Millions sweltering in US west as Canada takes emergency steps
Millions of people across the western United States and Canada were hit on July 11 by a new round of scorching hot temperatures, with some roads closed, train traffic limited and new evacuations ordered.
In Canada, with wildfires continuing to spread - including 50 more blazes erupting in the past two days - the government announced new emergency measures aimed at preventing further fires.
Sweltering conditions hit much of the Pacific seaboard and as far inland as the western edge of the Rocky Mountains over the weekend.
"A dangerous heat wave will affect much of the western U.S., with record-breaking temperatures likely," the National Weather service said on its website Sunday, while Canadian meteorologists predicted highs approaching 90 Fahrenheit (32 Celsius) in parts of western Canada - well above seasonal norms.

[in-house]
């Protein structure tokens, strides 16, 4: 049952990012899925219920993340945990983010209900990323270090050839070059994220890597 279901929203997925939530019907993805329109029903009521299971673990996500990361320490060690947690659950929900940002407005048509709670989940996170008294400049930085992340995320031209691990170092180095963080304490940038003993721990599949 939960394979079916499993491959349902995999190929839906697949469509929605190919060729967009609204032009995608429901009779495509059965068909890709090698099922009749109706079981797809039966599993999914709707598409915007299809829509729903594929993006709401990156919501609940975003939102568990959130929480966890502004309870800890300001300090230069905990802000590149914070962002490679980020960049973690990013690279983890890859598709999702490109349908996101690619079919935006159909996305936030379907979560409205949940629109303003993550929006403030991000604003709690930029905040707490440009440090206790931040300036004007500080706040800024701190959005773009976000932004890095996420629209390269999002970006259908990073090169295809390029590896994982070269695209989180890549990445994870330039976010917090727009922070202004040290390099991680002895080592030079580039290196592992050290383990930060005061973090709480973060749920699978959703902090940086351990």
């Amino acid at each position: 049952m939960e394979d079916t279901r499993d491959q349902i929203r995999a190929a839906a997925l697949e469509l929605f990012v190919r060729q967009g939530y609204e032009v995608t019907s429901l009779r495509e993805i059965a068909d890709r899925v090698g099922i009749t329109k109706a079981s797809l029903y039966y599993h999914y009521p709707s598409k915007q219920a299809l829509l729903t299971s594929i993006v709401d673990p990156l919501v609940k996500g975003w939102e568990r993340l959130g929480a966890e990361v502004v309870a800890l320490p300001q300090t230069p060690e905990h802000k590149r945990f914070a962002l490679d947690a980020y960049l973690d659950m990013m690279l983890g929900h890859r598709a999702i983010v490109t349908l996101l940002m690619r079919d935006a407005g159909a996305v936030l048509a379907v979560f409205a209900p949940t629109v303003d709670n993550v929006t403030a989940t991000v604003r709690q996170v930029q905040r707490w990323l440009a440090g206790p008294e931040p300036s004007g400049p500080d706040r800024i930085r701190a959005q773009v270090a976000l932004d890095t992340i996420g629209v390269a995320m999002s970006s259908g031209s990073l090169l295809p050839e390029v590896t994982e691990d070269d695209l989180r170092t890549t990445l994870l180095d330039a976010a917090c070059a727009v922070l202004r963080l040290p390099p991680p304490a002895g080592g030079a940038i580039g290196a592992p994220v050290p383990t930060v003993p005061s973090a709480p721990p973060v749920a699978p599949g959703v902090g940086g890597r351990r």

Las Vegas on July 10 matched its all-time record of 117 degrees Fahrenheit, according to the National Weather Service (NWS) - a temperature recorded in the desert entertainment city once in 1942 and three other times since 2005.
July 11 was expected to be only a few degrees cooler there, while Death Valley, California - often the nation's hottest spot - was headed for a high of 126 degrees Fahrenheit.
Forecasters issued an excessive heat warning for several other urban centers including the southern city of Phoenix and San Jose, the center of the Silicon Valley tech industry south of San Francisco.
The weekend's hot weather follows an earlier heat wave that struck the western United States and Canada at the end of June.
The scorching conditions saw the all-time record daily temperature broken three days in a row in the Canadian province of British Columbia.
Canadian transport minister...